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Correct information on iPad at Work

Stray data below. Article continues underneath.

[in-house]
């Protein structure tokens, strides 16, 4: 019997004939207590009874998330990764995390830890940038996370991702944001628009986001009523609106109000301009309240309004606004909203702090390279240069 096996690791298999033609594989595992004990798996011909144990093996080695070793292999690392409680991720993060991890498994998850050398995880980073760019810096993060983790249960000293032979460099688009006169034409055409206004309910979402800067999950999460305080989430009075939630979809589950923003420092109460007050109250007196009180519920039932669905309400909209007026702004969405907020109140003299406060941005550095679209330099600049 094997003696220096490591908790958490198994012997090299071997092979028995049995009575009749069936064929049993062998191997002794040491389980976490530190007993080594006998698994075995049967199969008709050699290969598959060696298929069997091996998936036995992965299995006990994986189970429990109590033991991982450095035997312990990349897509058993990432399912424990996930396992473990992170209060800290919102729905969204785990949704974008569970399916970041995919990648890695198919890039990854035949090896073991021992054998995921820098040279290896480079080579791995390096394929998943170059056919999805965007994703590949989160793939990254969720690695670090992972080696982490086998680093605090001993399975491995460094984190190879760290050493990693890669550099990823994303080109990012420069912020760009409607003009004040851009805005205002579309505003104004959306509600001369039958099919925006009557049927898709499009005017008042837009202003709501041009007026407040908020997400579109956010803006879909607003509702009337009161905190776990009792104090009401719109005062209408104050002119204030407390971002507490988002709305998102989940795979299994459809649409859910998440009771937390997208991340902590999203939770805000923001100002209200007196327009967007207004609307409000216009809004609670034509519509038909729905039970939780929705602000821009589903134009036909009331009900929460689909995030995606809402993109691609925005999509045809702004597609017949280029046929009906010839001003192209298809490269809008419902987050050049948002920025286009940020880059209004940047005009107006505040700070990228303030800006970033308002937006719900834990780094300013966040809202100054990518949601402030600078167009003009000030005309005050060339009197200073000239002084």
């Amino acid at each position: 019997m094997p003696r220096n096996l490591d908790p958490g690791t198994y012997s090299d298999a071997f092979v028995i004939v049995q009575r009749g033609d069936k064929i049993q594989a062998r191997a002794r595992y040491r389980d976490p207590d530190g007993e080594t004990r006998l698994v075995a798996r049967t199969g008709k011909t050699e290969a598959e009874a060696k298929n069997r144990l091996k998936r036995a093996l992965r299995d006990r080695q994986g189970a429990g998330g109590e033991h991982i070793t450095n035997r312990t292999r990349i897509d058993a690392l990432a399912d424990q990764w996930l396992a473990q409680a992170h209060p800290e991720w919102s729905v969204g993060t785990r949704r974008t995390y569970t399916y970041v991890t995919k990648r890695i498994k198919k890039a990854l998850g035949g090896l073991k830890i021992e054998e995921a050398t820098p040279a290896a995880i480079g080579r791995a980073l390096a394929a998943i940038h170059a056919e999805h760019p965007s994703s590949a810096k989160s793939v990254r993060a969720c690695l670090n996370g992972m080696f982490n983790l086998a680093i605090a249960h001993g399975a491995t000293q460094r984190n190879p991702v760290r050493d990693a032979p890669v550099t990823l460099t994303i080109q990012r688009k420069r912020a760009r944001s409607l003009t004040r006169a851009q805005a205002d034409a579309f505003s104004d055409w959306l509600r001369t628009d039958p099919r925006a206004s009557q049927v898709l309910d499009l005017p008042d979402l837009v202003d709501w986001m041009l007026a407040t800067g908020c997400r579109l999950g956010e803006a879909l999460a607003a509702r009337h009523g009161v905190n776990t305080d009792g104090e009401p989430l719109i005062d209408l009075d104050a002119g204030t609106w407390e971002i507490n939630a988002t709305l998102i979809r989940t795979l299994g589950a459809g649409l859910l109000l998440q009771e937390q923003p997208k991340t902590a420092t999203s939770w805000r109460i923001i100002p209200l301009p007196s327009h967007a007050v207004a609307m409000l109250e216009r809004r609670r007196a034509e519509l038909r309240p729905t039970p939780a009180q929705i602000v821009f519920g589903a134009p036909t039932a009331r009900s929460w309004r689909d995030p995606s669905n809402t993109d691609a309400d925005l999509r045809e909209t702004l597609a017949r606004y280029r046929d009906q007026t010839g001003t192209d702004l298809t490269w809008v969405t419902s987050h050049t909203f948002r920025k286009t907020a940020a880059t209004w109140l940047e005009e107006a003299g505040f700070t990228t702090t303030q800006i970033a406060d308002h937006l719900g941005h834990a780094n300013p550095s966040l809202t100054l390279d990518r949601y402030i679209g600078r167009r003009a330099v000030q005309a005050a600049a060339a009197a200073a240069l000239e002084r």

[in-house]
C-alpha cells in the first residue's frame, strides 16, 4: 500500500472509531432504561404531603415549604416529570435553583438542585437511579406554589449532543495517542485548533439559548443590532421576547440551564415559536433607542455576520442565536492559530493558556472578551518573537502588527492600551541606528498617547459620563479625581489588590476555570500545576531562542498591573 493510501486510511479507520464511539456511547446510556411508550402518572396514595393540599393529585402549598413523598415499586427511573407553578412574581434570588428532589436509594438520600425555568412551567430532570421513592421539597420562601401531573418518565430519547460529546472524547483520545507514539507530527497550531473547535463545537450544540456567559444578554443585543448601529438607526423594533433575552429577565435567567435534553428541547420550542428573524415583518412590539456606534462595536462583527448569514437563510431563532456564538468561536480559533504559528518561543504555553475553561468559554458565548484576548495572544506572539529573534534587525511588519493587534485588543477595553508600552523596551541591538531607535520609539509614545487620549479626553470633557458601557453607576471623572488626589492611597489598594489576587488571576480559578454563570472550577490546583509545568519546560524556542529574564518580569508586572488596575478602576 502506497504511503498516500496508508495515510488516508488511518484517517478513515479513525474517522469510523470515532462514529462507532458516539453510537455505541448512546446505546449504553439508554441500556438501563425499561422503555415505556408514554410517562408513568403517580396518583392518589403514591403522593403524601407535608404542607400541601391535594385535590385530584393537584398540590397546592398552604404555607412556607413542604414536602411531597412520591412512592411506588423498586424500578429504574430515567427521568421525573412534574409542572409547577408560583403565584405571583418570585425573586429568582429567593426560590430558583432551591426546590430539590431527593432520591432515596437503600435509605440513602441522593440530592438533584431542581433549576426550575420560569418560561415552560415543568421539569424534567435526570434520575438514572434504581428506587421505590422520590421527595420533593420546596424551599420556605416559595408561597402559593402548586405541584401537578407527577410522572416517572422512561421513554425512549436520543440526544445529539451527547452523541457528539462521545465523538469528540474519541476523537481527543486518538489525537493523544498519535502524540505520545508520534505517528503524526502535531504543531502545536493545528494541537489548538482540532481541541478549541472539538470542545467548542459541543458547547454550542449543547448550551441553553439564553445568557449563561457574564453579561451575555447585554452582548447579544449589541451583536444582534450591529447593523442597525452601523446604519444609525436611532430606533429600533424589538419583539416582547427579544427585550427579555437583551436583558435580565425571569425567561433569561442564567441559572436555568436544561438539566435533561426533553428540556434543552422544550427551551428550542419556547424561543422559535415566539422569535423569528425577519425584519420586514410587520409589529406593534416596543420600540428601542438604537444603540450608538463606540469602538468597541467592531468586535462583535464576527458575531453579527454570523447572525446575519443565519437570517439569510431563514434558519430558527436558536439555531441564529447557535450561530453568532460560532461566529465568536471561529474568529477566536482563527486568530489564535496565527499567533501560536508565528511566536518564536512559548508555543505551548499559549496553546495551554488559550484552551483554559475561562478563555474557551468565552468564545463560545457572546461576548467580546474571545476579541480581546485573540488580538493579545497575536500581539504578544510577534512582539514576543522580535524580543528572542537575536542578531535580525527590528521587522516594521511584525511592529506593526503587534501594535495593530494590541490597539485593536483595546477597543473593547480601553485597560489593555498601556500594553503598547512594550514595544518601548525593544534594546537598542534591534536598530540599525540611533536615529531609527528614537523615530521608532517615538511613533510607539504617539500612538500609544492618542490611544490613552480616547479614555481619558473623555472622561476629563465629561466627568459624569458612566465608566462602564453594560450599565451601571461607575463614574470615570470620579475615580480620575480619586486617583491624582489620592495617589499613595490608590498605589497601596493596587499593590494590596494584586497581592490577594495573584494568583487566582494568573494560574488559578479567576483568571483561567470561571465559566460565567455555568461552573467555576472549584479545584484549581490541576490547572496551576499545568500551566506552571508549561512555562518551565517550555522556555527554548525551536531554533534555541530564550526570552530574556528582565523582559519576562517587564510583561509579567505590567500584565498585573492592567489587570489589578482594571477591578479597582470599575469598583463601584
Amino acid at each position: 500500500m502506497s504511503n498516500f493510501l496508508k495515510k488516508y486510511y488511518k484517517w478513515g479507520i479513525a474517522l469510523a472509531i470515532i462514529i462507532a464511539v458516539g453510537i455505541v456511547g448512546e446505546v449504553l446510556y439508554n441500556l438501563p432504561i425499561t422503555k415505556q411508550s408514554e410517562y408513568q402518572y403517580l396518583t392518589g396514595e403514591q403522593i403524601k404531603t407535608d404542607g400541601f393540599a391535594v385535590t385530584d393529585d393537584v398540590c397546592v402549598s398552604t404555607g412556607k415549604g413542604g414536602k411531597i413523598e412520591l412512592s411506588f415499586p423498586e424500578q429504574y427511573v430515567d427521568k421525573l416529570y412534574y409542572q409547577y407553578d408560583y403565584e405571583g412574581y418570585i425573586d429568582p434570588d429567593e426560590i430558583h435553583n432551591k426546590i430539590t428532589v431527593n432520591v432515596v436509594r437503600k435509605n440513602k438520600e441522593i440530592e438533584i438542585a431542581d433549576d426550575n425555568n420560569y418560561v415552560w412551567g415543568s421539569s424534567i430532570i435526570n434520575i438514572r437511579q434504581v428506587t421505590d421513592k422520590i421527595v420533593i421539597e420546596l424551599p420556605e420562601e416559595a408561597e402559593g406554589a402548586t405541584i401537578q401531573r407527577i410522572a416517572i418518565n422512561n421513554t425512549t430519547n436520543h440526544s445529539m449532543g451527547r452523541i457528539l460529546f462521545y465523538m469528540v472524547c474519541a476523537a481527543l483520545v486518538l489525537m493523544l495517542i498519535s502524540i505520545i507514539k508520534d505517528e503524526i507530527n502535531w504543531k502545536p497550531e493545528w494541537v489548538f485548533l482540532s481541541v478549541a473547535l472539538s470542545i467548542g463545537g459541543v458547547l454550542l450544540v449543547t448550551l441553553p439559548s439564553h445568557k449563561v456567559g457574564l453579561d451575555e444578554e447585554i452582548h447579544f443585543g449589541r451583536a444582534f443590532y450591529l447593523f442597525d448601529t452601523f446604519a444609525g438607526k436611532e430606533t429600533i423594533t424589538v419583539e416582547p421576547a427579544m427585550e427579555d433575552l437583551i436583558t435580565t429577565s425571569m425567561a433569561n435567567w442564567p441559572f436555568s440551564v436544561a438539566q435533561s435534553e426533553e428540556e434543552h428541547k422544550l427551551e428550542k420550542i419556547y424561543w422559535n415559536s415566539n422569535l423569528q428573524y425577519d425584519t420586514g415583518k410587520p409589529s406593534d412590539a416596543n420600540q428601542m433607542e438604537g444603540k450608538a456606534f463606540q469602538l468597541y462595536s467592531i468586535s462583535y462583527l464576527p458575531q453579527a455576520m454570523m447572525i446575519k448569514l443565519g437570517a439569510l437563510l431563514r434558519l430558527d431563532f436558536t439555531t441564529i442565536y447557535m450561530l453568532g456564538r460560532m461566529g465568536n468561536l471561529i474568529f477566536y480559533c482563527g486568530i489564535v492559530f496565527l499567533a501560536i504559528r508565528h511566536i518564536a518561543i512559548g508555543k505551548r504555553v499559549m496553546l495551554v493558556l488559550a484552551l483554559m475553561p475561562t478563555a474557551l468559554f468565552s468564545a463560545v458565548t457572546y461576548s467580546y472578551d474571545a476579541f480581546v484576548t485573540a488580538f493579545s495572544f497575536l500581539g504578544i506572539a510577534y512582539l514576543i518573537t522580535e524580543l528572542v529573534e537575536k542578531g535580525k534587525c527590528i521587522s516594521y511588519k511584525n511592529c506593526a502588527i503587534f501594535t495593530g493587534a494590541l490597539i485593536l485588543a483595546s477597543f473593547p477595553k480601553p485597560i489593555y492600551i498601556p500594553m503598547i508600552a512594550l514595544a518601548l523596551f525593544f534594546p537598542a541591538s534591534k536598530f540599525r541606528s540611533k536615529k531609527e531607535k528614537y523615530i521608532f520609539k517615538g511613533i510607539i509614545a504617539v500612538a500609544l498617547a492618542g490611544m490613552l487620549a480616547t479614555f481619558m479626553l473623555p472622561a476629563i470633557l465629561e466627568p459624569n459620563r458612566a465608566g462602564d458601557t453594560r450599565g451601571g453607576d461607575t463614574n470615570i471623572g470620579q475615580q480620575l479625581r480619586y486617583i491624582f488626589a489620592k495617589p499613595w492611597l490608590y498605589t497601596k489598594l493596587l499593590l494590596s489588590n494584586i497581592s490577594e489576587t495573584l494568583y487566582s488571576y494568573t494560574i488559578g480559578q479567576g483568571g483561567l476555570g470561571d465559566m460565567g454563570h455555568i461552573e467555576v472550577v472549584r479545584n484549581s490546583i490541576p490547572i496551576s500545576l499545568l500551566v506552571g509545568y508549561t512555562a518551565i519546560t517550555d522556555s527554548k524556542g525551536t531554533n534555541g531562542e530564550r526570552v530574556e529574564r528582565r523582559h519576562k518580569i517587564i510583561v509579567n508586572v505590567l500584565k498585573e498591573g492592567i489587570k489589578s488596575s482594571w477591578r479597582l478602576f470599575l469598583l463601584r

Enterprises are adopting iPads faster than anyone could have anticipated two short years ago. Why are we talking about iPads and not tablets in general? The answer is Apple absolutely dominates as the tablet of choice in the enterprise. Good Technology recently released its quarterly activation stats, and iPads “dominated tablet activations for the quarter with 97.3% of total tablet activations.” According to Apple (Q2 2012 earnings call), iPads are in use (testing, deploying, deployed) in 94% of the Fortune 500 and 75% of the Global 500. Frankly, clients don’t ask us about Android tablets at this point, they ask us about iPads. As consumers, employees are embracing the device for personal use, and quickly realizing that it can also be a very useful business tool. Forward thinking IT leaders are working with the business to identify use cases; where can the device improve productivity, streamline workflows, reduce costs, and even help grow top line revenue? We often get the question, “what are the use cases?” We can certainly help identify some of the obvious use cases in certain job roles and verticals, as identified in Info-Tech’s “ iPad Hands On Review” of the original iPad in April, 2010: Healthcare – for years hospitals and healthcare facilities have tried to incorporate early generation convertible tablets with resistive touchscreen displays for bedside care. The 4-5 pound devices were heavy, the resistive touchscreens required a stylus, the touch capabilities of the operating systems were abysmal, the batteries lasted two hours, and doctors and nurses hated them. Most hospitals already use Citrix, so they are used to deliver applications through a virtual/presentation server. Everything changes when you can deliver the necessary applications to a 1.5 pound tablet with a capacitive multi-touch display and ten hours of battery life. Education – Students currently pay a lot of money for text books that are very heavy to carry around – back strain from carrying 20+ pound backpacks is common. The books kill a lot of trees and cost a lot to manufacture. The era of the bound, paper text book is nearing an end. If it’s not a multi-function tablet device like the iPad, it will be an e-book reader like the Kindle. The Kindle has some advantages on this front, but what it’s missing is the multi-function part. Students can use a multi-function tablet to connect to the Student Information System, do research online, communicate and collaborate, and view video lectures. This type of device will almost certainly find a place in higher education. Professional services – Consider real estate agents using this device to research and view properties in real time with their clients while travelling in desired areas. There are several situations where opening and booting a laptop is not ideal, but carrying a 1.5 pound, instant-on device with a 9.7 inch display and WWAN connectivity would be ideal. Field services – The possibilities are endless for this role. All service manuals can be stored and kept current on the device. The field service application can be live so the technician can immediately enter information on the service call, then be routed to the next call immediately and efficiently. How about an insurance adjuster or a building inspector? Retail – This class of device quickly and easily becomes a mobile POS terminal. Rather than customers queuing up at cash registers, store associates can go to the customer, assist them, and accept payment without the customer ever standing in a line. If you’ve never been to an Apple store, they do exactly this. They use iPod Touch’s for mobile POS terminals, and there is not a queue to pay anywhere in the store. The use cases have obviously evolved significantly, and we are no longer looking at the iPad as a consumption-only device. Content creation is certainly viable, particularly when a keyboard is paired with the device. Rather than try to identify all of the potential use cases, it makes more sense to determine the viability of different tasks and activities. In short, what it does really well, what it can do in a pinch, and what it simply can’t do. The iPad is ideal for: Consuming content of pretty much any kind. Reading, listening to audio, viewing images, watching video, Web browsing – virtually any type of content. Personal Information Management (PIM), including email, contacts, and calendaring. With Exchange ActiveSync integration, it’s ideal for organizations that use Microsoft Exchange, but also works very well with virtually every other platform. Personal document/notebook management and note taking/organizing using apps like Evernote or OneNote. These apps are ideal for organizing notes, documents, to-do lists, etc. Communicating and collaborating using enterprise Unified Communications (UC), video/web conferencing, social networking, and Enterprise Content Management (ECM) systems, or using any of the countless consumer-grade apps. Using Web-based (non-Flash) mobile- optimized enterprise applications and forms. Using native (developed for iOS) enterprise applications , such as CRM, ERP, BI, ECM, etc. Securely connecting to business resources and applications through secure Wi-Fi or VPN over 3G/4G networks. The iPad will do in a pinch: Document creation and editing. The biggest challenge here is compatibility with Microsoft Office. If you use Apple’s iWork suite or Google Docs in the enterprise, you can move this up to the previous section. If you use Microsoft Office (most do), none of the currently available word processing, spreadsheet, and presentation apps or suites available for the iPad (including Apple’s own iWork apps) have perfect compatibility. Most work pretty well with simple documents, spreadsheets, and presentations, but fidelity is often lost with more complex files. There are also features missing, like commenting and tracking changes. It is widely rumored that Microsoft will release a version of Office for the iPad soon, but unless/until that happens, the compatibility challenge remains for native apps. However, there is a free office app called CloudOn that delivers native Microsoft Office apps through application virtualization. It works well, but requires Internet connectivity. Accessing non-native, non-Web enterprise applications . Thick client enterprise applications that run on Windows will obviously not run natively on the iPad. However, application virtualization can make those applications accessible on the iPad even if they don’t run natively. The most common solution is Citrix XenApp on the back end, and Citrix Receiver on the iPad. The applications are published in XenApp and actually run in the data center, while Citrix Receiver runs on the iPad and accesses the applications running in the data center. VMWare View is another option, and new solutions from VMWare, including Horizon Application Manager, look compelling. Finally, there is the option of using an RDP client on the iPad to access a personal desktop. There are countless RDP clients available, but solutions like Citrix GoToMyPC and LogMeIn allow multiple simultaneous connections through the firewall. It’s notable that the user experience with these solutions is not great. Windows applications are not “touch-friendly”, so navigation is less than ideal. File Management. Local file management is out – iOS does not allow file-level access through a file manager. Files live in their native applications (i.e. presentation files are stored in Keynote), but you can’t see all of your files in one place natively on the device. However, there are several options for file management in the cloud (public or private), including Dropbox, Box, Druva, Google Drive, SharePlus (SharePoint access), and VMWare’s project Octopus (currently in beta). The problem has been around security and data leakage – particularly concerning with Dropbox. Many of the solutions, like Box, are enterprise manageable and should be encouraged (or mandated) instead of Dropbox for sensitive company documents. Presenting or demonstrating. Passing an iPad back and forth is not an ideal presentation technique, particularly for large groups. There are adapters that connect to the Apple 30 pin connection and push out VGA, HDMI, or even composite connections. These adapters work very well connecting to projectors and the iPad display can be mirrored on at television or big screen. If an Apple TV is connected to a television or projector, Apple AirPlay allows you to wirelessly mirror the iPad screen through the Apple TV on to the big screen. There are options for getting the presentation material from your iPad to the big screen, but it’s not a native capability in that it requires an adapter or Apple TV. Printing. It is possible to print wirelessly from an iPad, but it can be problematic. If the target printer is wireless, it’s pretty straightforward. But most enterprise environments have network connected print servers and printers that require the printing device to be authenticated on the domain. Apps exist that will push the print job to a PC or Mac and then to the printer, but you have to be on the same wireless network. The bottom line is that it is possible to print from an iPad in some cases, but it’s not always possible or practical on an enterprise network. The iPad won’t do it: Adobe Flash. Apple said it would not support Flash when the first iPad was released two years ago. Much discussion and debate followed, causing Steve Jobs to personally write a note to customers explaining Apple’s position. Two short years ago, the Web was Flash. But Apple made a big bet on HTML 5, and it was a good bet. Over the course of the past two years, the ubiquity of Flash is gone. YouTube even transcoded much of its library to H.264 (the video format for HTML 5), and most Websites have either converted to HTML 5, or built mobile versions without Flash. There are options, like the Skyfire browser for iOS, that will convert Flash on the fly and stream H.264 video back to the browser, but to say it’s clunky and unintuitive would be an understatement. Connect to USB peripherals. If you want to connect a USB peripheral, forget about it. There are no USB ports on an iPad, and while there are some adapters available (i.e. video adapters and an iPad docking keyboard), native USB support is out. Connect a mouse. You can’t connect a mouse to an iPad unless it is jailbroken. While Apple does support the use of some Bluetooth peripherals (including keyboards) it does not support the use of a mouse on the iPad. Transfer content to mass storage devices. Without USB ports or an SD card slot, it is not possible to move files from the iPad to a mass storage device. The exception is connecting to a PC or Mac with the Apple to USB cable to transfer photos and video. Also, files can be loaded on the devices through iTunes, but simply moving content to a USB flash drive or SD card is out. It should be noted that it is possible for enterprise IT to manage iPads. Apple has a robust Mobile Device Management (MDM) API that allows very granular management and control. Have a look at Info-Tech’s “ Vendor Landscape: Mobile Device Management Suites” for more information on MDM solutions. Let us know if you think we’ve missed anything.